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Cousin Tuk in Durban 8
by Albert Russo

“God Almighty, Zapinette,” he managed to udder, “I’m so grateful to that nice man who saved you from the sharks. Never again shall I let you swim on your own.”

“Yeah, right,” I retorted, once I got over the shock, “From now on, we’ll walk chained to each other, after having thrown the handcuff keys into the loo.” I was only half joking, coz Bonka was starting to perform again, and when he does that, whining like them dying broads in those mooing operas such as La Traviata or Madame Butterfly, I get the jitters and want to send him flying through the window. I can’t stand men bawling like them bobby-soxers who have just finished reading a tear-jerking romance novel, even if it’s my uncle; by the way, Unky Berky was born both homey and hyper sensitive - apparently they go together -, both upstairs and downstairs, coz he pees like nobody’s business everytime his brain turns into mush.

He wasn’t the only one who looked worried. You should have seen the beaten expreshuns of the two lover boys. Panty said in a quivering voice - he too was on the verge of tears, as if he had almost lost a dear soul (yeah, that’s me all right!):

“We really want you to be careful next time, Zapy darling (whoa, le loves me yeah yeah yeah), because there have been terrible accidents here these last years.

That is how I learnt about the awful things that happened to some swimmers. Apparently the sharks don’t discriminate - they’ve never practiced apartheid sfar as human flesh is concerned - between tender lil girls like me, tough mammas or dried-up grandpas; nor do they mind if they’re white, black, blue or yellow. The blood is all the same and it tastes good. Yuk yuk yuk! You know what I call them: SS, like the nazis, Sis, “scram you shark!”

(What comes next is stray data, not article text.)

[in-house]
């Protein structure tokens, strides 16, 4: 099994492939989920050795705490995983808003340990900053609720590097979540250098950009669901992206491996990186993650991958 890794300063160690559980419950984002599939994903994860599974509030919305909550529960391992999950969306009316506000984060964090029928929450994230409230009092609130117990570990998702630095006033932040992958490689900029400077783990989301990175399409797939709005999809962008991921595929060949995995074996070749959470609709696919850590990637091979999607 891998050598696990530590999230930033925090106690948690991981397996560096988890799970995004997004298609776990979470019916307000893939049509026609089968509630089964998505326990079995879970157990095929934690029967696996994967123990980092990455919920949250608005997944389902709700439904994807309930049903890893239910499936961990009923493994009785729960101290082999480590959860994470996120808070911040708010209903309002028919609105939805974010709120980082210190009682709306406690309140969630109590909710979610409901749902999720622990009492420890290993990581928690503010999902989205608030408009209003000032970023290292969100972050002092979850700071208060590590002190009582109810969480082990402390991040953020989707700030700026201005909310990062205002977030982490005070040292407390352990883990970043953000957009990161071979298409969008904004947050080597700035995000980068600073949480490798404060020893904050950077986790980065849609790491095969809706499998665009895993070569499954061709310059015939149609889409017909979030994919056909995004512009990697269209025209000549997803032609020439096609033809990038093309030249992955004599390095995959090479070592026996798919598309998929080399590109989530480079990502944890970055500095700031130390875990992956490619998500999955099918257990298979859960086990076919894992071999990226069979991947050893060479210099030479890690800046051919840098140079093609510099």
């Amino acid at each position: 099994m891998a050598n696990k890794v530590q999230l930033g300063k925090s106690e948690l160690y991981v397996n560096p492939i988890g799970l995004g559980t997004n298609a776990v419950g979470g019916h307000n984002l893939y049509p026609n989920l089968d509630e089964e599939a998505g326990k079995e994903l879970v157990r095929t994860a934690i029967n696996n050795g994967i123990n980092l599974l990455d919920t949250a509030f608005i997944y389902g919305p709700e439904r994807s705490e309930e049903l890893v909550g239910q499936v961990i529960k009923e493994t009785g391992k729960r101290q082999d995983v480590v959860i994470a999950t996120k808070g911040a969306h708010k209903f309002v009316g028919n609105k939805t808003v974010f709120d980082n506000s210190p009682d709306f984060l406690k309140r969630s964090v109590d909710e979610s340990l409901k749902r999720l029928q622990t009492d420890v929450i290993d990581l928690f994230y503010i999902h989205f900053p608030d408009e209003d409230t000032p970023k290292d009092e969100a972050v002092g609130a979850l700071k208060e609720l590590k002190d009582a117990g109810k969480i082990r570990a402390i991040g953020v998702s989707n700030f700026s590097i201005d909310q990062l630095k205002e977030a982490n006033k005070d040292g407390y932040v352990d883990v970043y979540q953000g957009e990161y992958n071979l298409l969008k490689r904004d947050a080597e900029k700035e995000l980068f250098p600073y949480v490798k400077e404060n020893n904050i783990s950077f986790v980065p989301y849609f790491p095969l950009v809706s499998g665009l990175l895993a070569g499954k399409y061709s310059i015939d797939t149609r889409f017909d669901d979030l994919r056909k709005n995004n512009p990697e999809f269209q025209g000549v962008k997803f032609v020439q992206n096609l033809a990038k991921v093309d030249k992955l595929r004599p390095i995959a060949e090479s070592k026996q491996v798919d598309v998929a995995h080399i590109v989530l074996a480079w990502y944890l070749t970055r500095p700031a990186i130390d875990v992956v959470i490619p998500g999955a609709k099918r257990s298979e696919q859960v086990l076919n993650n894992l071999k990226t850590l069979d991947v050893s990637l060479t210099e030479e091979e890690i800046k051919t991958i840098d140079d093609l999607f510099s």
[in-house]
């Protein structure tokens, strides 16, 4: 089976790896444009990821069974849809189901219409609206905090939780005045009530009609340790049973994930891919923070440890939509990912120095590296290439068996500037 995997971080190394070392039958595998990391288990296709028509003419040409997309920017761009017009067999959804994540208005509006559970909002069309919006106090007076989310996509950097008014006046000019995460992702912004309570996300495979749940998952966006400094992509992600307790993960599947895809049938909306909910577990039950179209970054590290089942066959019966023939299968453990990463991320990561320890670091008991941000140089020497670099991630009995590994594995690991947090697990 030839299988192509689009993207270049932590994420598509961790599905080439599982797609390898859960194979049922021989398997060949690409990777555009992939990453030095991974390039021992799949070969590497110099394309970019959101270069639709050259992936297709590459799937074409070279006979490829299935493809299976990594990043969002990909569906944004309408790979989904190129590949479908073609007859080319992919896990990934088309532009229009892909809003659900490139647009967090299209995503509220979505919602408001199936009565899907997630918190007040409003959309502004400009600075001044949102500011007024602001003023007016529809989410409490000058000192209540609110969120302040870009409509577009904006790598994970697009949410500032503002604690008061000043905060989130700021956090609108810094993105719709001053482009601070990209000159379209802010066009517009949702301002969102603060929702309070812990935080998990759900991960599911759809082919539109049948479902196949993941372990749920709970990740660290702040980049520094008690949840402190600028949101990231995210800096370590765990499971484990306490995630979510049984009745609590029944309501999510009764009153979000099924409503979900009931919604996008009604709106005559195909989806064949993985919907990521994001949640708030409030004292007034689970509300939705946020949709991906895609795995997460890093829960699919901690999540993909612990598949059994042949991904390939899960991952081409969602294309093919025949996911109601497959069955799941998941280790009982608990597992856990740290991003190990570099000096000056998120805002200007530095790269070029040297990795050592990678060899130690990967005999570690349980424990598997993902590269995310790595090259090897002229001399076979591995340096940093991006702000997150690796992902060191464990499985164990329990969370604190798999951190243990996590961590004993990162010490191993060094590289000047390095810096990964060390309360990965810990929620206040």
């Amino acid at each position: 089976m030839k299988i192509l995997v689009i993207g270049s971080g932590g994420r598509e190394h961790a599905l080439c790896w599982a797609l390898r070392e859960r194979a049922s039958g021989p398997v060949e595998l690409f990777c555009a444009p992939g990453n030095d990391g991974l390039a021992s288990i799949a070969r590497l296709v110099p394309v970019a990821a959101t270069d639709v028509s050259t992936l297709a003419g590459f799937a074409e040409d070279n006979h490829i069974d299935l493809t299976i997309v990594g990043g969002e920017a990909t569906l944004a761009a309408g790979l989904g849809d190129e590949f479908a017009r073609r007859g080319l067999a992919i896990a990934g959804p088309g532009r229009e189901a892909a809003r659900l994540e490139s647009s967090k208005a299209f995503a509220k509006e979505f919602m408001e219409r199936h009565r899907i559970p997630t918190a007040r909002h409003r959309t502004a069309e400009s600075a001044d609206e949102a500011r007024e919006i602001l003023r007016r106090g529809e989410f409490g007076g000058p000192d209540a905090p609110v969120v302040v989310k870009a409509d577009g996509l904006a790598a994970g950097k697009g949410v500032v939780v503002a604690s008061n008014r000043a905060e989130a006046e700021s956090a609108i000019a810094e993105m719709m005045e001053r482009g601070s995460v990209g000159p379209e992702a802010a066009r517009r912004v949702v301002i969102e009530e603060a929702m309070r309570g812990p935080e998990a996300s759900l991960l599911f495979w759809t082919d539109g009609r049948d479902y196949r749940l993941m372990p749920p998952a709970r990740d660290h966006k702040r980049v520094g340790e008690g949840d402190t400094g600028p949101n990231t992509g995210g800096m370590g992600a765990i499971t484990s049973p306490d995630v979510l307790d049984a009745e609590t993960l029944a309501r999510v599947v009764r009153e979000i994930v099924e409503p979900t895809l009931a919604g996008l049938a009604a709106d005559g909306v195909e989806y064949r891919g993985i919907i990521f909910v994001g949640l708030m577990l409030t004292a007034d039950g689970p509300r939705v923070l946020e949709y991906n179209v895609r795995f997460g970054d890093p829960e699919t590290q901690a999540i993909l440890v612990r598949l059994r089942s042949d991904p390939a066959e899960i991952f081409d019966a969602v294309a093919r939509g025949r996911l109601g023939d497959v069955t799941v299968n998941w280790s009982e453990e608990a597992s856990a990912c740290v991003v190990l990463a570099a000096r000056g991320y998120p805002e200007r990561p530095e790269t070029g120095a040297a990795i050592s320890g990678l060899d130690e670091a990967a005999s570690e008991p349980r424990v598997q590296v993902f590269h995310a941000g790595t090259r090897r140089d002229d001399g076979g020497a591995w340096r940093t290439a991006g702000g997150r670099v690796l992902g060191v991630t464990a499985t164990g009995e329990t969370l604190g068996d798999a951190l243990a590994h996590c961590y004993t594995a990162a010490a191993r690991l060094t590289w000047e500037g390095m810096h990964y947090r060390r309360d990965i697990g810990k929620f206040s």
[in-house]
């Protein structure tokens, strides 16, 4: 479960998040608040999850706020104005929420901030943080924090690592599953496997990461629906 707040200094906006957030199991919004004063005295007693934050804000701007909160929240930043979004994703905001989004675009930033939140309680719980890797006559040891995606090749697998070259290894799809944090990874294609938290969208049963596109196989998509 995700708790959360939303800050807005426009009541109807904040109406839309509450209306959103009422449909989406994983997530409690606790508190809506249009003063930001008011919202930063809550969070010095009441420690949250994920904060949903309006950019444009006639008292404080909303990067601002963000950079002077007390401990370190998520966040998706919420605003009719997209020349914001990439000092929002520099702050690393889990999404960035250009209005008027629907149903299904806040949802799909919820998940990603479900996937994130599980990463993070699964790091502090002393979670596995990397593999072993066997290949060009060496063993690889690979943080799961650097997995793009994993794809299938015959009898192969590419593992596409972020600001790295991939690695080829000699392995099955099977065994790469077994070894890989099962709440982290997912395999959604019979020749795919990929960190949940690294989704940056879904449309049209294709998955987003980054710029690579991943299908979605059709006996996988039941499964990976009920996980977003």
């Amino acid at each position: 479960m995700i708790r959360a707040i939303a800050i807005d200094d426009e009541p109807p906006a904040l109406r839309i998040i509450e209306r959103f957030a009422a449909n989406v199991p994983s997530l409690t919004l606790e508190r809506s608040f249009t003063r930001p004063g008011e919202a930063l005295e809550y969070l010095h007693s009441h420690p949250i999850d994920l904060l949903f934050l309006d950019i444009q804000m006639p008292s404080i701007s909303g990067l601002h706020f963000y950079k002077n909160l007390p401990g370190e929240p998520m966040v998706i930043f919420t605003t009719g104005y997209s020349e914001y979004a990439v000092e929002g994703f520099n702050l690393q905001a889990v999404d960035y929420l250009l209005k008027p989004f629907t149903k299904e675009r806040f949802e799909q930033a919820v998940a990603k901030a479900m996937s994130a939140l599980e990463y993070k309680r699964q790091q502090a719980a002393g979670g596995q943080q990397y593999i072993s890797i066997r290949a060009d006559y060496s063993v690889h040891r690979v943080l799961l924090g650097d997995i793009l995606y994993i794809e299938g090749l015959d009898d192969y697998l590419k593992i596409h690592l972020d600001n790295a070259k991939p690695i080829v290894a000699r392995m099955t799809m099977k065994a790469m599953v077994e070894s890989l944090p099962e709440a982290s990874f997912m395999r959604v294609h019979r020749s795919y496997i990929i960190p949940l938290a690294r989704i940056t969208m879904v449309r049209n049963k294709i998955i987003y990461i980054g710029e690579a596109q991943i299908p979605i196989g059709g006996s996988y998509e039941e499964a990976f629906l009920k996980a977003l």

Now that we all had digested our hard lesson, we could breathe again like normal people, whew! Having freshened up and put on clean clothes, my uncle and I were gratified with another surprise. Panty and Tuk invited us to a café on Marine Parade where we were served a wonderful cocktail of fresh tropical fruits. I couldn’t get over that taste, it smelled like the garden of Eden, I swear.

But the highpoint of that evening follows. Back on Marine Parde, Tuk beckoned a Rikshaw boy in Zulu. When I first saw the guy, I thought he wasn’t real, that he had just materialized, emerging out of a fairy tale. I had never seen anything like that. He wore a mega headdress measuring at least two meters in circumference, or thereabout, and washmore, it was adorned with dozens of peacock and ostrich feathers and pennants of all colors. He also sported two huge horns covered with beads. He looked as fierce as the Lion King. But he was REAL, not Hollywood tuff.

Excerpted from Zulu Zapy wins the Rainbow Nation, by Albert Russo.